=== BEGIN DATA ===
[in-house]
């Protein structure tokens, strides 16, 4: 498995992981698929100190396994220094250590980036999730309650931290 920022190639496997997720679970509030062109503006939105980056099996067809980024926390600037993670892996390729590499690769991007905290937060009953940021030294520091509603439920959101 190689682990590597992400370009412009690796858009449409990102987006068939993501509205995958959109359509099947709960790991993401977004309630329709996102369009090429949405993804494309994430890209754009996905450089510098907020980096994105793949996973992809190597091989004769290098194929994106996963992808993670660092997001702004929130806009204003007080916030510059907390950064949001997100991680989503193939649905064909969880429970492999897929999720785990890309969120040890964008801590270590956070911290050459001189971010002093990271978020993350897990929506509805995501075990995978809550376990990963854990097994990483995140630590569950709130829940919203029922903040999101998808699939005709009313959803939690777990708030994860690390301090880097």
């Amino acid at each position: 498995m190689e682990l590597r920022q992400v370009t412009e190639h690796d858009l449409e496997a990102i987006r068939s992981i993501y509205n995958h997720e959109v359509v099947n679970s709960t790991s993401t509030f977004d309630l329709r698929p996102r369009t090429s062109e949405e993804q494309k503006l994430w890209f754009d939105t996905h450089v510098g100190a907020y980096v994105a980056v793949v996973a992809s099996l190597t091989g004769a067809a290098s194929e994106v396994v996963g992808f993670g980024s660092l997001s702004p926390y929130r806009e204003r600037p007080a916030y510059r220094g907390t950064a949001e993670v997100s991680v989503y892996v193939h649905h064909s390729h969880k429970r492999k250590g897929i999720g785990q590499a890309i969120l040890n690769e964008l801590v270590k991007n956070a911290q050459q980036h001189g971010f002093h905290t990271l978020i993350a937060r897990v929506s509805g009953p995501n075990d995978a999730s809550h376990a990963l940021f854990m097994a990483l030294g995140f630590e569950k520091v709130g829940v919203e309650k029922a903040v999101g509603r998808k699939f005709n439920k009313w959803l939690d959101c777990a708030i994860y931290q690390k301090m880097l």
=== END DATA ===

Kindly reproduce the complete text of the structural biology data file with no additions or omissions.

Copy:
[in-house]
């Protein structure tokens, strides 16, 4: 498995992981698929100190396994220094250590980036999730309650931290 920022190639496997997720679970509030062109503006939105980056099996067809980024926390600037993670892996390729590499690769991007905290937060009953940021030294520091509603439920959101 190689682990590597992400370009412009690796858009449409990102987006068939993501509205995958959109359509099947709960790991993401977004309630329709996102369009090429949405993804494309994430890209754009996905450089510098907020980096994105793949996973992809190597091989004769290098194929994106996963992808993670660092997001702004929130806009204003007080916030510059907390950064949001997100991680989503193939649905064909969880429970492999897929999720785990890309969120040890964008801590270590956070911290050459001189971010002093990271978020993350897990929506509805995501075990995978809550376990990963854990097994990483995140630590569950709130829940919203029922903040999101998808699939005709009313959803939690777990708030994860690390301090880097």
């Amino acid at each position: 498995m190689e682990l590597r920022q992400v370009t412009e190639h690796d858009l449409e496997a990102i987006r068939s992981i993501y509205n995958h997720e959109v359509v099947n679970s709960t790991s993401t509030f977004d309630l329709r698929p996102r369009t090429s062109e949405e993804q494309k503006l994430w890209f754009d939105t996905h450089v510098g100190a907020y980096v994105a980056v793949v996973a992809s099996l190597t091989g004769a067809a290098s194929e994106v396994v996963g992808f993670g980024s660092l997001s702004p926390y929130r806009e204003r600037p007080a916030y510059r220094g907390t950064a949001e993670v997100s991680v989503y892996v193939h649905h064909s390729h969880k429970r492999k250590g897929i999720g785990q590499a890309i969120l040890n690769e964008l801590v270590k991007n956070a911290q050459q980036h001189g971010f002093h905290t990271l978020i993350a937060r897990v929506s509805g009953p995501n075990d995978a999730s809550h376990a990963l940021f854990m097994a990483l030294g995140f630590e569950k520091v709130g829940v919203e309650k029922a903040v999101g509603r998808k699939f005709n439920k009313w959803l939690d959101c777990a708030i994860y931290q690390k301090m880097l």